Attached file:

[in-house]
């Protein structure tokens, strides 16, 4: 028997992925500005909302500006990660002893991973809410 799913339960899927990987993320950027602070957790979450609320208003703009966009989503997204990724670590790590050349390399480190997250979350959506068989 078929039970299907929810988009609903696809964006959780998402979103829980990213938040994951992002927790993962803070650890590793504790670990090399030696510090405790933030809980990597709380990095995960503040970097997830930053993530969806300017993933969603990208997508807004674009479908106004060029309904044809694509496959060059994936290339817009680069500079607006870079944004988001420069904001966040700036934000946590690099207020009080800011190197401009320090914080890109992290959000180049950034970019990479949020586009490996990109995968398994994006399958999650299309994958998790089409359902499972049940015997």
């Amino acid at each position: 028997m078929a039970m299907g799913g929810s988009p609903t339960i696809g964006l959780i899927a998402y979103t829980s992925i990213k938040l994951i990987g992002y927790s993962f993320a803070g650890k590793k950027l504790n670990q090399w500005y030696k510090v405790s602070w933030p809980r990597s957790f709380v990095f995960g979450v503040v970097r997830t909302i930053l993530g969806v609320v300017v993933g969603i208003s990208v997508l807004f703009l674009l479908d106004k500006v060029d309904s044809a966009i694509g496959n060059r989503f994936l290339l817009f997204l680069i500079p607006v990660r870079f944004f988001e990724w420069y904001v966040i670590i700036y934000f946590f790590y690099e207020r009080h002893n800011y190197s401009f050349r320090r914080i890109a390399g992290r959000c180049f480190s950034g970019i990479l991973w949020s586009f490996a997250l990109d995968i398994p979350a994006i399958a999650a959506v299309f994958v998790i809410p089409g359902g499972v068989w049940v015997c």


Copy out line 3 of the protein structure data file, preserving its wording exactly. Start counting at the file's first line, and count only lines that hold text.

């Amino acid at each position: 028997m078929a039970m299907g799913g929810s988009p609903t339960i696809g964006l959780i899927a998402y979103t829980s992925i990213k938040l994951i990987g992002y927790s993962f993320a803070g650890k590793k950027l504790n670990q090399w500005y030696k510090v405790s602070w933030p809980r990597s957790f709380v990095f995960g979450v503040v970097r997830t909302i930053l993530g969806v609320v300017v993933g969603i208003s990208v997508l807004f703009l674009l479908d106004k500006v060029d309904s044809a966009i694509g496959n060059r989503f994936l290339l817009f997204l680069i500079p607006v990660r870079f944004f988001e990724w420069y904001v966040i670590i700036y934000f946590f790590y690099e207020r009080h002893n800011y190197s401009f050349r320090r914080i890109a390399g992290r959000c180049f480190s950034g970019i990479l991973w949020s586009f490996a997250l990109d995968i398994p979350a994006i399958a999650a959506v299309f994958v998790i809410p089409g359902g499972v068989w049940v015997c």